3.4. Tooth-Derived Stem Cells

Within dental tissues, there are five main classes of MSC populations, including (I) dental pulp stem cells (DPSCs), (II) stem cells from exfoliated deciduous teeth (SHEDs), (III) periodontal ligament stem cells (PDLSCs), (IV) dental follicle progenitor stem cells (DFPSCs), and (V) stem cells from apical papilla (SCAPs) [26]. Beyond the five main classes, neural crest stem cells have also emerged as a prominent cell population arising in the dorsal neural tube that give rise to a diverse array of cell types in the body, including craniofacial cartilage and bone [27]. The most easily extracted and isolated of the aforementioned odontogenic cell lines are the SHEDs, commonly isolated through minimally invasive approaches. Similar in terms of the demonstrably high levels of immune-stimulating and modulating chemokines, broad and diverse differentiation profile, and strong proliferative capacity of the well-studied DPSCs, SHEDs are commonly isolated in young patients aged 5–12 years (as opposed to DPSCs, more commonly isolated from teenage years onwards from third molar tooth-extraction sites) [28]. Additionally, there is great potential in both SHEDs and DPSCs for the generation of cell sheets and cultures using three-dimensional spheroid delivery systems [29][30][29,30]. Both, highly concentrated with secretomes (e.g., soluble paracrine signaling molecules), allow for their immunomodulatory, angiogenic, and neurogenic activities in vivo [31]. The unique secretome profile of SHEDs shows modulatory activity during differentiation in osteogenic lineages, leading to an increase in neoangiogenesis [32]. Additionally, SHEDs have been shown to effectively form new calvarial bone in a critical-size defect experiment, with greater capacity compared to other odontogenic tissue-derived cell lines in an FGF-2-primed collagenous hydrogel deprived of oxygen, ultimately demonstrating significantly increased intramembranous ossification capacity [33].

There is much interest in deciphering the clinical applicability of dental tissue-derived stem cells in the regeneration of oral and craniofacial bone structures. An ongoing randomized control trial of secondary alveolar cleft repair is seeking to compare autogenous deciduous dental pulp mesenchymal stem cells seeded onto scaffolds composed of hydroxyapatite/collagen matrices with iliac crest autogenous bone grafts. De Mendonca Costa et al. conducted a study on non-immunosuppressed rats that evaluated the effectiveness of human-derived dental pulp stem cells (hDPSC) in the reconstruction of cranial bone defects [34]. The hDPSCs were characterized in vitro as mesenchymal cells and were evaluated for cell markers that showed osteogenic, adipogenic, and myogenic differentiation. The hDPSCs were integrated within a collagen scaffold and were evaluated alongside a collagen-only group. After one month, both groups showed signs of bone formation; however, the hDPSC rats demonstrated more mature bone. Another significant finding of this study was the lack of signs of graft rejection, suggesting that hDPSCs are another potential cell source for correcting cranial defects. Another study used hDPSCs alongside a silk fibroin scaffold and human amniotic fluid stem cells (hAFSCs) to repair cranial bone defects in immunocompromised rats [35]. This study demonstrated that the hAFSC-seeded scaffold produced higher bone formation than the fibroin scaffold alone after only 4 weeks postoperatively. Finally, Jahanbin et al. tested the effectiveness of hDPSCs on maxillary alveolar defects in rats with a collagen matrix against iliac bone graft transplantation [36]; new bone formation was evaluated 1 and 2 months after surgery. The results of the study showed maximal new bone formation in the iliac bone graft group after 2 months. However, the hDPSCs did show significant bone formation after 2 months compared to the collagen scaffold control group.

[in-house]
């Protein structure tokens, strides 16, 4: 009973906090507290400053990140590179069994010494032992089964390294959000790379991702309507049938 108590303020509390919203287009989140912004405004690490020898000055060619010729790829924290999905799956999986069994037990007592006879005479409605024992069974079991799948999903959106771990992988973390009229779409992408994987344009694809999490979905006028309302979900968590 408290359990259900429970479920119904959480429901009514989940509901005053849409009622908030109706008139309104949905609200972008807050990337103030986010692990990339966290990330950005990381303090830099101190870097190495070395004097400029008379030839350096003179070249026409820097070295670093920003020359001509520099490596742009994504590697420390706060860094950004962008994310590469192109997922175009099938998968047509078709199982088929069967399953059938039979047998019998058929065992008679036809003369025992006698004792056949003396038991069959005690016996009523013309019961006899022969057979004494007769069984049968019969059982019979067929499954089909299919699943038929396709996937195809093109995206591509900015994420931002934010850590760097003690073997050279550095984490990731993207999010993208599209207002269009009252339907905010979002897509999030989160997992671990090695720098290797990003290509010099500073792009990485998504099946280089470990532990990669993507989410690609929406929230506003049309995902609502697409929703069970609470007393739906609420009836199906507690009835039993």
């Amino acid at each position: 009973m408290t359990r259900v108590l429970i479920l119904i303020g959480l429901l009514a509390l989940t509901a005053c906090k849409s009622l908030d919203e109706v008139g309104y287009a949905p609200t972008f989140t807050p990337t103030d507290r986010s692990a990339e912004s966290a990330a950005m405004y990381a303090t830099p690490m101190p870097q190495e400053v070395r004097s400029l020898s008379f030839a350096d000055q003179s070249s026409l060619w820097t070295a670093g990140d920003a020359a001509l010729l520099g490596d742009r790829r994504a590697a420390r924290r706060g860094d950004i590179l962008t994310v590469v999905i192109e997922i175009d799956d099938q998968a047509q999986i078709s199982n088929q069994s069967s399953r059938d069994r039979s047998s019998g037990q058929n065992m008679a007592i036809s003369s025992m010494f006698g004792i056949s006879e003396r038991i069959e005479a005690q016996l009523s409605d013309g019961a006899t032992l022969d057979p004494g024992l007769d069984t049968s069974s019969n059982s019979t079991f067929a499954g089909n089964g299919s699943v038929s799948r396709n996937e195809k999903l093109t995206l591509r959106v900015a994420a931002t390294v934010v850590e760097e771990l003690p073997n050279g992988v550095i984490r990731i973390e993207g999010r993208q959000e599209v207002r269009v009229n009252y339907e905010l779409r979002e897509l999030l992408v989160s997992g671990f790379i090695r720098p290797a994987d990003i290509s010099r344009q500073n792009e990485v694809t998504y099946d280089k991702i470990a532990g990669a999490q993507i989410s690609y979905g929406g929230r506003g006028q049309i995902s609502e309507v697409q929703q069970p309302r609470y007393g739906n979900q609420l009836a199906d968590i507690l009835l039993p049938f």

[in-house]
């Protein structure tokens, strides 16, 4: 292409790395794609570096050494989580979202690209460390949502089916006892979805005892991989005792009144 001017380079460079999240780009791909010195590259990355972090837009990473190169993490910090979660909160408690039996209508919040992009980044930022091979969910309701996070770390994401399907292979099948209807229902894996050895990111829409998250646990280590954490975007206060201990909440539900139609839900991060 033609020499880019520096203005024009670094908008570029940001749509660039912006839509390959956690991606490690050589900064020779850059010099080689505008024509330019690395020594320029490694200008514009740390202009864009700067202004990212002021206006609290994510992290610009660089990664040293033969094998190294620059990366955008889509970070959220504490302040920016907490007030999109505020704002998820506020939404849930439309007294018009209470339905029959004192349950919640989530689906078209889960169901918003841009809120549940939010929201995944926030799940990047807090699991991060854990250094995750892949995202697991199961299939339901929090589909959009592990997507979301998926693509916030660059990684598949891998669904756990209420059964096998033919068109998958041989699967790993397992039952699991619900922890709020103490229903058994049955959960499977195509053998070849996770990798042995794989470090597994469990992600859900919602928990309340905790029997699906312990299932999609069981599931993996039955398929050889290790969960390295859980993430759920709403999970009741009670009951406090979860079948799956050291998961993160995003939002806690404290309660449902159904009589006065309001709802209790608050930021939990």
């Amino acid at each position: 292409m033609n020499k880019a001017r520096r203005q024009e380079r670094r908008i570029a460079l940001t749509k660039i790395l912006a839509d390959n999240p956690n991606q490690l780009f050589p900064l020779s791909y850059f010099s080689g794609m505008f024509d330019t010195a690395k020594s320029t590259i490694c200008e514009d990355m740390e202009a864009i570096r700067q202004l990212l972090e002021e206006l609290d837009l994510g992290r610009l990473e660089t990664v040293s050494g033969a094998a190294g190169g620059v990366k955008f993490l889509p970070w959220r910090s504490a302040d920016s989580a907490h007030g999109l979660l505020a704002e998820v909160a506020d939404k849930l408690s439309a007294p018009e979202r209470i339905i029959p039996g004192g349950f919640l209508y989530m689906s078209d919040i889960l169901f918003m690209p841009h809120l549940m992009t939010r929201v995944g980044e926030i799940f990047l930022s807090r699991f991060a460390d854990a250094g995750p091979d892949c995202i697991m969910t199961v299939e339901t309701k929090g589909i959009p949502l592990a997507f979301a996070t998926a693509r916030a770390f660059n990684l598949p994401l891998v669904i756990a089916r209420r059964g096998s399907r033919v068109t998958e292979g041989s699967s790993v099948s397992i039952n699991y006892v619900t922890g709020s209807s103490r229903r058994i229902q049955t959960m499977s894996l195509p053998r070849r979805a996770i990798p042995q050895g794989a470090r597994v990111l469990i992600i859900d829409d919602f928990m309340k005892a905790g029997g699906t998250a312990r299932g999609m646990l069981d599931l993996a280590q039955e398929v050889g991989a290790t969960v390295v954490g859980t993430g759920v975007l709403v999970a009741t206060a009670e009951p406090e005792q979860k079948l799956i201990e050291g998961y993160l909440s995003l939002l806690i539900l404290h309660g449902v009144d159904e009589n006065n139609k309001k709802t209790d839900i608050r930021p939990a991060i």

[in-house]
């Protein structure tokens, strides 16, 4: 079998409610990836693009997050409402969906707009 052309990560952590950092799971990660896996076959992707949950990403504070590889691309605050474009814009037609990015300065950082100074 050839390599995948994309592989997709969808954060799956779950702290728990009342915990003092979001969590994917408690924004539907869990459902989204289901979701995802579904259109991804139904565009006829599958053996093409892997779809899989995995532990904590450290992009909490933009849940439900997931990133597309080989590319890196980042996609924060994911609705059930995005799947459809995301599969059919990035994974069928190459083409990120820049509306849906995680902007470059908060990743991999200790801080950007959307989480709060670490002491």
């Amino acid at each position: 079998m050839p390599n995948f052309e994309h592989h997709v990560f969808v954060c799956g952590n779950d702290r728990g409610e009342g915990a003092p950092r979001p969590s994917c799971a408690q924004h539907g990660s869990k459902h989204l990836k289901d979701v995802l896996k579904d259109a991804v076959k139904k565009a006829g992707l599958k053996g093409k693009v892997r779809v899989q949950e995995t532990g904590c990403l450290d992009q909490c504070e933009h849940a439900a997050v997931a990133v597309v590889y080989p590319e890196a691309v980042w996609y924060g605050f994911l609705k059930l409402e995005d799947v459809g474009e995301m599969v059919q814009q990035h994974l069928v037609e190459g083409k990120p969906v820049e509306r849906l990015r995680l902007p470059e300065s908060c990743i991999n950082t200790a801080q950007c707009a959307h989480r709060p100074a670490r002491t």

4. Stem Cells in Craniofacial Cartilage Regeneration

  1. Stem Cells in Craniofacial Cartilage Regeneration